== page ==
Since the establishment of the JBO, birds have arrived in greater numbers each year, to the great pleasure of bird and bird watcher alike. The JBO acts as a magnet for many common migrating and wintering birds: Wrynecks, Collared flycatchers, Masked and Red-backed Shrikes, and Thrush Nightingales can be seen migrating and European Robins, Hawfinches, and Bramblings are regular winter visitors. In addition many resident Israeli birds make their home at the JBO, including Palestine Sunbirds, Spectacled Bulbuls and Israel’s national bird, the Hoopoe. The endangered Lesser Kestrels can be seen nesting in springtime in nearby Musrara and many Short-toed eagles and Little Owls can be found in the hills surrounding the city. The JBO is also home to a vast amount of animals and plants that make up an inseparable part of the local environment.

Visiting the JBO

The JBO is located directly next to the Knesset (Israeli Parliament), past the main entrance, nestled between the Rose Garden and Sacher Park. The bird hide of the JBO is open every day, 24 hours a day to the general public and is fully wheelchair accessible, thanks to the help of the Nyman family.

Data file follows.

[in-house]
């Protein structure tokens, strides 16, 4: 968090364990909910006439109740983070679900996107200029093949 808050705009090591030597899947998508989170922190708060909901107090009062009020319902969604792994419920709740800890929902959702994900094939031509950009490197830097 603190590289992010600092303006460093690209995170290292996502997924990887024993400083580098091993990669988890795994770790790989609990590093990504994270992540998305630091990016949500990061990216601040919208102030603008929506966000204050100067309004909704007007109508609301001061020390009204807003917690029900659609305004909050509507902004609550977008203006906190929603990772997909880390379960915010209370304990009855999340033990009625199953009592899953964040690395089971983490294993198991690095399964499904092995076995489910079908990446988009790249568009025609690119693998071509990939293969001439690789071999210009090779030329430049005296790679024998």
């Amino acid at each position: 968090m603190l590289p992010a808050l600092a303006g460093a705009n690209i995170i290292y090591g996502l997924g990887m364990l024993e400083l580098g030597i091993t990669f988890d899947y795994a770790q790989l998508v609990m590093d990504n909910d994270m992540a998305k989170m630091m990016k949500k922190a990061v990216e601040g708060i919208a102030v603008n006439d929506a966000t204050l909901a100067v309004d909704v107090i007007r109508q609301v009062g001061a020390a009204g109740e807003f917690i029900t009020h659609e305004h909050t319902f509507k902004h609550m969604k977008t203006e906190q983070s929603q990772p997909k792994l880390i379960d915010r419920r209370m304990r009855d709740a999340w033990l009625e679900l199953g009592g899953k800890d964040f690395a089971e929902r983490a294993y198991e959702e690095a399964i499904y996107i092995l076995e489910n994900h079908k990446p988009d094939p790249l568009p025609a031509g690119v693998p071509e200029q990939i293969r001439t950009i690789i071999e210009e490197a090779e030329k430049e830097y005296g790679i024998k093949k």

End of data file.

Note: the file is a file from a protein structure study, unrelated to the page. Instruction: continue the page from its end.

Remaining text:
Visitors are invited to sit and observe the natural diversity of birds and wildlife that live in or pass through Jerusalem. Feel free to meander the paved road that leads from the Knesset and the Rose Garden to the gate of the cemetery, but we ask that you leave the rest of the site for the birds and not leave the paved road. For the sake of the wildlife and the comfort of our visitors, please refrain from smoking, lighting bonfires, loud music or littering.  Please keep your dogs on a leash while on the site.

Schedule: Sunday-Thursday from 9:00-3:00pm or by appointment.

Types of activities: Bird watching, night hikes, nature movies, bird banding, group tours, nature crafts, tree planting, photography workshops, sketching workshops, and birdwatching for beginners workshops.

Bird Ringing is conducted several days a week and guided tours are available by appointment. Please call or e-mail for details.

Phone: +972 (0)2-653-7374.
Mobile: +972 (0)52-386-9488

Email: jbo@inter.net.il
JBO Brochure

 

Post a Comment

Your email is never shared. Required fields are marked *

*
*